In his 30s, Alvise “Luigi” Cornaro had become very sick. Suffering pain, fatigue, constant thirst and intestinal distress, his doctors gave him only a few months to live. He radically changed his diet, and within a year was not only still alive, but symptom free and full of energy! He maintained this new diet for decades (except for a short time in his 70s), and in 1558 (at the age of 91 . . . or 94, or 83, or maybe 74 . . . sources disagree on dates) he published a diet and lifestyle book, titled How to Live 100 Years, or Discourses on a Sober and Temperate Life.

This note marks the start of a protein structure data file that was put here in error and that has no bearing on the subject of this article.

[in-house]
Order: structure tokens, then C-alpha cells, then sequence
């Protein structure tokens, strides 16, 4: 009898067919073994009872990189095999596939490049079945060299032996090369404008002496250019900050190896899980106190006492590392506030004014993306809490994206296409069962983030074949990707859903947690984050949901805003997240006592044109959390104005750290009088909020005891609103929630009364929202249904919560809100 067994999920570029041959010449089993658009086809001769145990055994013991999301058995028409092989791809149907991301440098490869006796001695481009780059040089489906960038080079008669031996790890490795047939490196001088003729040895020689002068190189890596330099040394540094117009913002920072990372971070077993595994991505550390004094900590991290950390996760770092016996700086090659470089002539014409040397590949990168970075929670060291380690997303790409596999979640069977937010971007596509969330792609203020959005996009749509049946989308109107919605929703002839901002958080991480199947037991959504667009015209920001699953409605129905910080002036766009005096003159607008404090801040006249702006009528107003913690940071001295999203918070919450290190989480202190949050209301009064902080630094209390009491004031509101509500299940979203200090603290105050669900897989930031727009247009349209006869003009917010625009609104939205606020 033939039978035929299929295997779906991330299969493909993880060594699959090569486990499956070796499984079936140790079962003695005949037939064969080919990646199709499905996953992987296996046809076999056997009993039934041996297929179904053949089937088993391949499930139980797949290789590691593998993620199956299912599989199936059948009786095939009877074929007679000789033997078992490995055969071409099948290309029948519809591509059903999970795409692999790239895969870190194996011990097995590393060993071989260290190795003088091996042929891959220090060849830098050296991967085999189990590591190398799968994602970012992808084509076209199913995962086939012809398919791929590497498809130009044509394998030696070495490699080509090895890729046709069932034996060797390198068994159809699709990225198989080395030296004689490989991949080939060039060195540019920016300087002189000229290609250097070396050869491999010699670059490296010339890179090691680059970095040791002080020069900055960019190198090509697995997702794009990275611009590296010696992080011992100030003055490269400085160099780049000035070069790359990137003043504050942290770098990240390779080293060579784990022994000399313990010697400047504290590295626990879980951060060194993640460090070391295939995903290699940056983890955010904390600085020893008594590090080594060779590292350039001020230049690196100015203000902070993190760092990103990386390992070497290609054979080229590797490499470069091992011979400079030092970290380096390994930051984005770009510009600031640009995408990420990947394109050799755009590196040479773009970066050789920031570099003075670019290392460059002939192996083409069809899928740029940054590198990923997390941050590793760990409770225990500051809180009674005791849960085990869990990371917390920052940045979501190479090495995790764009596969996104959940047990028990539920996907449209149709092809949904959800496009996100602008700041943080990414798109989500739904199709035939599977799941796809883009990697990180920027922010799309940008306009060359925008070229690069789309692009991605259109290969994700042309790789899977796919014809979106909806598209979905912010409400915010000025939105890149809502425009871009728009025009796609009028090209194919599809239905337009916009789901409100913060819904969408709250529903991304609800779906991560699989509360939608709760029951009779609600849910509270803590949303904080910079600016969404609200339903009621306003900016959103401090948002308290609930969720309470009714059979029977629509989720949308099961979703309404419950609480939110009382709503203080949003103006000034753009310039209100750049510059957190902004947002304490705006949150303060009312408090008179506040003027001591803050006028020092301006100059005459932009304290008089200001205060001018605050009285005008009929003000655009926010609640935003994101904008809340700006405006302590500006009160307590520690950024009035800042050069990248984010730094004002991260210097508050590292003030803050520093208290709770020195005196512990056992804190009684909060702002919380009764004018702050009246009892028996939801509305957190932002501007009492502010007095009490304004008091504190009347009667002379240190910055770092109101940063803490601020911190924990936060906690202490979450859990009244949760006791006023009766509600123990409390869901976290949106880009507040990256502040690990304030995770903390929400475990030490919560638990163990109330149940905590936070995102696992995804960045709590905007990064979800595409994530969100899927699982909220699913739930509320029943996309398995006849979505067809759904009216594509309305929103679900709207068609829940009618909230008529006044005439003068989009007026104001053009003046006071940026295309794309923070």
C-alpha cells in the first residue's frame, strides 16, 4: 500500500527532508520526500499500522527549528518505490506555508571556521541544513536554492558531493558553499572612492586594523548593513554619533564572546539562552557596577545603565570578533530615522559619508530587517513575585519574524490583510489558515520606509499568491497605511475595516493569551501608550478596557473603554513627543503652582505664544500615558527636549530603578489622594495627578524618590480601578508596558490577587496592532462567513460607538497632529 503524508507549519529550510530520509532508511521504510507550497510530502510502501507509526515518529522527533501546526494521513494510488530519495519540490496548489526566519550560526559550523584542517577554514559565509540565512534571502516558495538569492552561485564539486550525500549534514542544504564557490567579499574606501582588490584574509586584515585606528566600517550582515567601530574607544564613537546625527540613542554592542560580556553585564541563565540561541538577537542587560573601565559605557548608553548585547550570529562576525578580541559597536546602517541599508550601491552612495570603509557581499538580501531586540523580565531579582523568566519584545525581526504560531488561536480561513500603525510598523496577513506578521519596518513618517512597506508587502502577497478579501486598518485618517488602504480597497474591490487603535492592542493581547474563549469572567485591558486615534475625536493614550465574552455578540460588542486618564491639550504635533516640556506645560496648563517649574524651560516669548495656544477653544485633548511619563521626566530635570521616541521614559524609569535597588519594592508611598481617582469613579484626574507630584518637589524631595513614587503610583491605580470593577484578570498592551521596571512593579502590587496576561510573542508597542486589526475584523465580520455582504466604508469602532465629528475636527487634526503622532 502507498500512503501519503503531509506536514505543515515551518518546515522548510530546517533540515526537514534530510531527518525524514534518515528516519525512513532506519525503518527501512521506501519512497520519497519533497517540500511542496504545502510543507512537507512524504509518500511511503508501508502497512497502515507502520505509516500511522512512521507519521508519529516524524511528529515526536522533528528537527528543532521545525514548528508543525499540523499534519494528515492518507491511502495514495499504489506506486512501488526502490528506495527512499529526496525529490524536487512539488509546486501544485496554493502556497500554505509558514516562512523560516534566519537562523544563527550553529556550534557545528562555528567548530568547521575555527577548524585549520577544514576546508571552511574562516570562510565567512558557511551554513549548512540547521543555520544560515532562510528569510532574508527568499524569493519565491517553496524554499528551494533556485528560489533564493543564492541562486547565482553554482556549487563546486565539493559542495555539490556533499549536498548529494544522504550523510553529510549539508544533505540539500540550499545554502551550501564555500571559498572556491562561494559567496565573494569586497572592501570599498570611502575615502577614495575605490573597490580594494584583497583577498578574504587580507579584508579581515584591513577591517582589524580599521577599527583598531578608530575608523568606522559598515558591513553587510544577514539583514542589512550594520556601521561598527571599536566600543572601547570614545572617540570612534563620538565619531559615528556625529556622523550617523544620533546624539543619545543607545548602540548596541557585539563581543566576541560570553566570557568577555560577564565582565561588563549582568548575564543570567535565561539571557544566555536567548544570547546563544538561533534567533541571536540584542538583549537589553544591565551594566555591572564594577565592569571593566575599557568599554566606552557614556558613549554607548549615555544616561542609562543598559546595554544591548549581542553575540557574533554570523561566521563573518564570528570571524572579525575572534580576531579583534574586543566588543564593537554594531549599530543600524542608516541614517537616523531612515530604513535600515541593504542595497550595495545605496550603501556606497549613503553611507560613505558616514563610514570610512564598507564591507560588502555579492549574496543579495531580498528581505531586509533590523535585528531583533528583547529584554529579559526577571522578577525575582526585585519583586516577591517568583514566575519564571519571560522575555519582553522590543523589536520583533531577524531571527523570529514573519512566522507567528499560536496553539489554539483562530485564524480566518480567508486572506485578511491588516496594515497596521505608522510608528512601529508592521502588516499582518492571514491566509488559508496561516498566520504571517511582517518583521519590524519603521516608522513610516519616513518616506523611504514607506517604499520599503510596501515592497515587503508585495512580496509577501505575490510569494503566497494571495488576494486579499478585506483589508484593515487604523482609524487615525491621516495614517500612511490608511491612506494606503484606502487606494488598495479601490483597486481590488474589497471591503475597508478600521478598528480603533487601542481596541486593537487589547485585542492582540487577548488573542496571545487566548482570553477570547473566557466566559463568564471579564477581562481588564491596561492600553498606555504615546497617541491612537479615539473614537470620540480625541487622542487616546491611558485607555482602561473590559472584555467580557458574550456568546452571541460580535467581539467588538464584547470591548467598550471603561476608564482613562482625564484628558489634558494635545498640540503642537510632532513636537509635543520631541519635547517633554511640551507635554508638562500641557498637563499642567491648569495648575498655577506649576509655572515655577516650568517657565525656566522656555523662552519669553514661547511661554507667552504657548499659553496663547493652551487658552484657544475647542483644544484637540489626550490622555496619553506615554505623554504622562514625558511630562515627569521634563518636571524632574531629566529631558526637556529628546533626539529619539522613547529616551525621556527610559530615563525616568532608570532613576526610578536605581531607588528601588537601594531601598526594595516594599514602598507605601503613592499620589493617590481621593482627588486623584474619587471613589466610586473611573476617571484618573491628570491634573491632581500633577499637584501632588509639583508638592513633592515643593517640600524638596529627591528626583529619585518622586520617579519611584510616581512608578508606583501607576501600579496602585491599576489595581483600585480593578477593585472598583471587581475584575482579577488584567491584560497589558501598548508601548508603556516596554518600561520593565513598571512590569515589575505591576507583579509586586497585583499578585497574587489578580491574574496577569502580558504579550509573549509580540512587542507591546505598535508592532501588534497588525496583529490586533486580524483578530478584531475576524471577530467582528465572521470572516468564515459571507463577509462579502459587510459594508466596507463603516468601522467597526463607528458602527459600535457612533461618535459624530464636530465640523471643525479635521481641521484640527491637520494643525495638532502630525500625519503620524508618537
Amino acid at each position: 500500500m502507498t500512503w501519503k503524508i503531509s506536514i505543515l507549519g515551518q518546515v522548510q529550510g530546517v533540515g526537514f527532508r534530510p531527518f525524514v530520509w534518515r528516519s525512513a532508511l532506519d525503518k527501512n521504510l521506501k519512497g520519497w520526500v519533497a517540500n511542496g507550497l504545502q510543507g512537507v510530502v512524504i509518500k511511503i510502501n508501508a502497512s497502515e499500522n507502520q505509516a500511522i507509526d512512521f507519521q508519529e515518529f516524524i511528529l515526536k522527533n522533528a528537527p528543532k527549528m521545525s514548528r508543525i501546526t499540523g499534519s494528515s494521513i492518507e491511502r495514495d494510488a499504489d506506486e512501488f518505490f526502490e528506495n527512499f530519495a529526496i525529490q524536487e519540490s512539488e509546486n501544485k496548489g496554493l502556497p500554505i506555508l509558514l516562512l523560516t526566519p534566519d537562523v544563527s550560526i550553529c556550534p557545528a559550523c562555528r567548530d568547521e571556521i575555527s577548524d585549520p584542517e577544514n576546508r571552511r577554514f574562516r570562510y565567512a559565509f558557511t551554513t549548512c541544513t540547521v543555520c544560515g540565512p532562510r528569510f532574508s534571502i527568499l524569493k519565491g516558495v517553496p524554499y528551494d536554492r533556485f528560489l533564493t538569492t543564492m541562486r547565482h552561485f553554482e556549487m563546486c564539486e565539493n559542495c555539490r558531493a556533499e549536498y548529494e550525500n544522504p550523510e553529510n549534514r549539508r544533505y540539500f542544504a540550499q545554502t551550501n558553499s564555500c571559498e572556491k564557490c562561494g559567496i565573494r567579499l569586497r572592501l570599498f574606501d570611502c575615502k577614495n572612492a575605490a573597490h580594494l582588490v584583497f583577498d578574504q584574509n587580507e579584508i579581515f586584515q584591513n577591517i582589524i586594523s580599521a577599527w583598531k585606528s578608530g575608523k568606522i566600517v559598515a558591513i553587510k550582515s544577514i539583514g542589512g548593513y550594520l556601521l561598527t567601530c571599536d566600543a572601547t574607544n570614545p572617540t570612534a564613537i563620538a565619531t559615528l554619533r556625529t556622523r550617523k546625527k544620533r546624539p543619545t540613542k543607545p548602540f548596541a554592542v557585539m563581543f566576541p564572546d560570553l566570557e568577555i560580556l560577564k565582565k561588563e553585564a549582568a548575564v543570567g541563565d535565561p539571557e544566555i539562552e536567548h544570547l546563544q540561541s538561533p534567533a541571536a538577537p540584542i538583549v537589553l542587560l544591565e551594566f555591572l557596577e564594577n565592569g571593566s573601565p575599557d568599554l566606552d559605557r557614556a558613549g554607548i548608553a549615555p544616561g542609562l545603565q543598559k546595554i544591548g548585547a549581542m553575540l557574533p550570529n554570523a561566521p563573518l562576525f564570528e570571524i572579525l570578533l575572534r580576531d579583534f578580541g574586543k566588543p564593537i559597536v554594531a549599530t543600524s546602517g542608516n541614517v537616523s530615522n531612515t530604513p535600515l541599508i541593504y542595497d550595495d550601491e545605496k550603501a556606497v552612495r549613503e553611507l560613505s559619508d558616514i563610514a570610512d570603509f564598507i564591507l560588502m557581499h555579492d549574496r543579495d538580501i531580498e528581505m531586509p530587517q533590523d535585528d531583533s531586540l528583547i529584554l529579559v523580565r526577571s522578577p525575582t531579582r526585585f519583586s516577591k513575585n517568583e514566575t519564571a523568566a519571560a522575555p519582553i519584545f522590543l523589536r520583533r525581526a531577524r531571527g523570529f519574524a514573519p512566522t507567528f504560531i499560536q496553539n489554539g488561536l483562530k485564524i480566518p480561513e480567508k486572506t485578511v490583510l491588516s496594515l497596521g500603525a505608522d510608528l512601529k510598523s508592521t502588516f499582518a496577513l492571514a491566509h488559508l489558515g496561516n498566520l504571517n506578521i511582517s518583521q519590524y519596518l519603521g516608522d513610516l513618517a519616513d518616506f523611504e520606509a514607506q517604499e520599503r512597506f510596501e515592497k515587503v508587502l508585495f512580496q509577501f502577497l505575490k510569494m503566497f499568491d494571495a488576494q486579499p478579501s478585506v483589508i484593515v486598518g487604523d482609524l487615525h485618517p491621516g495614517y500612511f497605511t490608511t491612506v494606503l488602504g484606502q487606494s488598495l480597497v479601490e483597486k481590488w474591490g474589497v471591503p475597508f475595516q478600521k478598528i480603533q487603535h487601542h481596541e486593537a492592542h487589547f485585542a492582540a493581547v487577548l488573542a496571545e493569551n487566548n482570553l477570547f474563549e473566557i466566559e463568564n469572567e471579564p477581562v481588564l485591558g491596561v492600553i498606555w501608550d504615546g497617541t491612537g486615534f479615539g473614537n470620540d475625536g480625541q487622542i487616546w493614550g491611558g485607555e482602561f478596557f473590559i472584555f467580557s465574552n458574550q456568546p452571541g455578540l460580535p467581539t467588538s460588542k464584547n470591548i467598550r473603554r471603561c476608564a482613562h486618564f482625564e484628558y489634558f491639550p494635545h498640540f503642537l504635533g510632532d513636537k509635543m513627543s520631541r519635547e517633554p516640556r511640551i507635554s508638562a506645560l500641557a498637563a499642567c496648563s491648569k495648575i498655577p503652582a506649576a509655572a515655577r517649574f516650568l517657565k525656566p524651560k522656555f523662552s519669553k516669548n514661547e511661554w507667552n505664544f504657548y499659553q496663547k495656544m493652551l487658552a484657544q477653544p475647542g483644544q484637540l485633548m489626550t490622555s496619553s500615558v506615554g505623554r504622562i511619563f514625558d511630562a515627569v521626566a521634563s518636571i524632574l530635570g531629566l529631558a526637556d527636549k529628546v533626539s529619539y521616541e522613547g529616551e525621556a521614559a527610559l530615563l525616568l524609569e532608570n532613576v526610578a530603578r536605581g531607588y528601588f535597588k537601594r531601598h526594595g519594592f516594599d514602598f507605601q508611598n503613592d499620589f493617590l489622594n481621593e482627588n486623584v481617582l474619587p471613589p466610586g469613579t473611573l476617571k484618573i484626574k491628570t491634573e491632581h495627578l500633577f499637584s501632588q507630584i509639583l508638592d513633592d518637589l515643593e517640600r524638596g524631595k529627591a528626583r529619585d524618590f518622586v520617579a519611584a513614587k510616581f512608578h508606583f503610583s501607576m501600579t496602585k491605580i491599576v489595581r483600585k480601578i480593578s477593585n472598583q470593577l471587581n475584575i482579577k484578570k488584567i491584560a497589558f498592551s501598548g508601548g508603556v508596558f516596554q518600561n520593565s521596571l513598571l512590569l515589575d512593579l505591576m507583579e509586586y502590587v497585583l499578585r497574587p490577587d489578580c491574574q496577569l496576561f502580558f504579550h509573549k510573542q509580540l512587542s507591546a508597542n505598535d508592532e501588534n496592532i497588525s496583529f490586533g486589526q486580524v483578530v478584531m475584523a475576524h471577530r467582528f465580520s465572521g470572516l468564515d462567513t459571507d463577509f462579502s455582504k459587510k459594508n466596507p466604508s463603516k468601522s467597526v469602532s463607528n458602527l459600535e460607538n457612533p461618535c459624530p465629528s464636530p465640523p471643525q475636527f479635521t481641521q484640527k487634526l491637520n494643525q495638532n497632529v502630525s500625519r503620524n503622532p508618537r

The letter S appears nowhere in the word “dollar”, yet an S with a line through it ($) is unmistakably the dollar sign. But why an S? Why isn’t the dollar sign something like a Đ (like the former South Vietnamese đồng, or the totally-not-a-joke-currency Dogecoin)?
There’s a good story behind it, but here’s a big hint: the dollar sign isn’t a dollar sign.
It’s a peso sign.